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Forum topic by Chuck1685 posted 12-07-2017 03:14 PM 766 views 0 times favorited 47 replies Add to Favorites Watch
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Chuck1685

28 posts in 924 days


12-07-2017 03:14 PM

Topic tags/keywords: working with contractors

Hello All. I have a few questions when it comes to working with contractors. I should start by saying that I am not new to furniture making, but am new to owning a business. I recently decided to turn my long time hobby into a full time profession. Anyways, I have been getting some requests to build furniture from local contractors who refurbish old homes and build new homes, local to my area. So far they seem to be proposing that I build a few pieces for the homes they will be showing and that if the pieces sell with the home, than I get paid. (They tell me that 80% of the time the pieces sell, but not sure how accurate that number is). If the pieces do not sell then I would be stuck with them. They would have me working with designers and architects to guide in the process. Here are some questions I have. What is a good base to start with as far as pricing? I general charge 40-60$ hour + Material cost for residential custom pieces, but should that price change when dealing with contractors? Also, I was thinking about trying to negotiate so that they pay for material cost up front, and if the piece(s) sell then they can deduct that amount off the total, essentially getting their money back. However, if the piece(s) do not sell then they are out the material cost. I don’t know if this is a good tactic, but it seems to at least be giving me some bit of insurance. If anyone has any experience in dealing with contractors, please feel free to let me know what you think. Thank you all in advance!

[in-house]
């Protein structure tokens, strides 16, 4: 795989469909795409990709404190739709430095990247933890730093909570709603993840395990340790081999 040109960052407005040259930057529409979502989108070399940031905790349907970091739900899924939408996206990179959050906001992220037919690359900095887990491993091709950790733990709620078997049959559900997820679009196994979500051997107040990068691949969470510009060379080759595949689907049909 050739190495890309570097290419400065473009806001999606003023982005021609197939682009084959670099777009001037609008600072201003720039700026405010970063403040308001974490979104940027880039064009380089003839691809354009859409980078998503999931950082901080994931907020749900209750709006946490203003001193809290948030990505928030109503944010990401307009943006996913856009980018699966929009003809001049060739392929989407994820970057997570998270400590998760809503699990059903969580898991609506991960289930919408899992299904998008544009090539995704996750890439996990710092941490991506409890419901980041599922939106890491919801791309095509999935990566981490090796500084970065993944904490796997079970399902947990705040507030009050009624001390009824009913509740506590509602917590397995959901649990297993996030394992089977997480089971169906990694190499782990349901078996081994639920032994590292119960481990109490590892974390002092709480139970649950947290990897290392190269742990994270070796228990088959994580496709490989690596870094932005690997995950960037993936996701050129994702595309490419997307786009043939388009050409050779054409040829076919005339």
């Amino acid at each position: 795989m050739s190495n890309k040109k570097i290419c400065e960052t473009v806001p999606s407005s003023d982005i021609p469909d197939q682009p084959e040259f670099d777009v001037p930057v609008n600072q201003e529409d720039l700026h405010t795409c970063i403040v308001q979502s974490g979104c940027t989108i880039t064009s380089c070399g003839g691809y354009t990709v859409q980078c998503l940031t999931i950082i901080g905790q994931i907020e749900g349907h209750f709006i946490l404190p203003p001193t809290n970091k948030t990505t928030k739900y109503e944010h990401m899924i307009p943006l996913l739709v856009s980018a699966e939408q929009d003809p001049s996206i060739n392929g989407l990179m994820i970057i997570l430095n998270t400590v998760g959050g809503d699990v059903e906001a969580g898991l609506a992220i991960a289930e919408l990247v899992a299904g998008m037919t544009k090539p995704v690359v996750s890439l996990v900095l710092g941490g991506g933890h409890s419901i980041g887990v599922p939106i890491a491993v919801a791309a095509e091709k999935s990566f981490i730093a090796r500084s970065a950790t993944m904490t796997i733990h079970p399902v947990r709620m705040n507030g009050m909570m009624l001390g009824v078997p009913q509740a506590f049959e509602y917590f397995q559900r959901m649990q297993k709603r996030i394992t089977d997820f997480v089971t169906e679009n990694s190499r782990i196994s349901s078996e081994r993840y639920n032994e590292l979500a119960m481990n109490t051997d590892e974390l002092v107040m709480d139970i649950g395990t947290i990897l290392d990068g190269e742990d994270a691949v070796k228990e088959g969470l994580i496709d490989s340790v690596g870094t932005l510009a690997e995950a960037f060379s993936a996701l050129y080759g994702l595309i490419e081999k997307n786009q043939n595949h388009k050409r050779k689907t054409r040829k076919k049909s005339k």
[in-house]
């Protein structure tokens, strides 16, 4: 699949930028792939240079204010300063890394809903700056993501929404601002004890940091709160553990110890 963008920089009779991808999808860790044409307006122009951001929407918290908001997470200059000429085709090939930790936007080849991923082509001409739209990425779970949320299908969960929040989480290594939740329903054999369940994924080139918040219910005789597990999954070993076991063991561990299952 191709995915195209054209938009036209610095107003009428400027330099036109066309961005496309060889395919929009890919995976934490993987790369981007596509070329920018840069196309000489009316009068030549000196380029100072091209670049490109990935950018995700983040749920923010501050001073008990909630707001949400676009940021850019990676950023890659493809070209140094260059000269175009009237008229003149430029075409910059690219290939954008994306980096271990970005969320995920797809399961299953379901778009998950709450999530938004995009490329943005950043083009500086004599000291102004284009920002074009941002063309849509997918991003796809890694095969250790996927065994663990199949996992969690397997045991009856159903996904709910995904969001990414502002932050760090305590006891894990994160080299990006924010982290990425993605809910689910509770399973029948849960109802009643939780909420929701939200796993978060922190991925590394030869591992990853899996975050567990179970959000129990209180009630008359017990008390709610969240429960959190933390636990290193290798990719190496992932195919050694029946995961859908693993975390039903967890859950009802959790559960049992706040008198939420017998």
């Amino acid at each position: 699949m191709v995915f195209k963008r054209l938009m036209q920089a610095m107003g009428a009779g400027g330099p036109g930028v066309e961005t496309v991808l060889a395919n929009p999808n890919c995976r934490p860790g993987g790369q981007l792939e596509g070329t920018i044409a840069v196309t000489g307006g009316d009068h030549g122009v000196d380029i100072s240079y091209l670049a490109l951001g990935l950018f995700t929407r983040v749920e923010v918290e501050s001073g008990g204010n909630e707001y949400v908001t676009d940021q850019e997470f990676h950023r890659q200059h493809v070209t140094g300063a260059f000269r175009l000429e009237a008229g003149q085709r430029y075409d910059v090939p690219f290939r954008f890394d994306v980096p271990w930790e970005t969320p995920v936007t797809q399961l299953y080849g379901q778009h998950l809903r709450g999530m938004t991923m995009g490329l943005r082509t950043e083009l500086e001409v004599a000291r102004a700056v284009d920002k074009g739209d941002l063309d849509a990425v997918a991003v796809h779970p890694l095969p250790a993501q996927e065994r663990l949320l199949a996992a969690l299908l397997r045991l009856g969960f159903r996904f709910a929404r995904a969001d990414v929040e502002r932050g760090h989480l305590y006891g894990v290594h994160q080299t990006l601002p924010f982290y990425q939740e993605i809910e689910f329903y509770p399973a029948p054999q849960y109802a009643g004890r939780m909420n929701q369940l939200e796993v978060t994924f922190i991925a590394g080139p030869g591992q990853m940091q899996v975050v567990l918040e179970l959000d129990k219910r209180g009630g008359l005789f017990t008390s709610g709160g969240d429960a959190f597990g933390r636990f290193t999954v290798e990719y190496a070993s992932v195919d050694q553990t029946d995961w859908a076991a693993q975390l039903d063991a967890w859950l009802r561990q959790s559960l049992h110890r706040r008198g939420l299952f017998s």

47 replies so far

View Gilley23's profile

Gilley23

384 posts in 218 days


#1 posted 12-07-2017 03:20 PM

They’re trying to stage their houses for free…at least for them. They’re proposing that you stage their house for them. Ohh and if the buyer wants the piece, then yay for you, but if not, well then good luck with that.

Hell no. They don’t work for free, so why should you? And there’s no telling how long it’ll take to sell the property.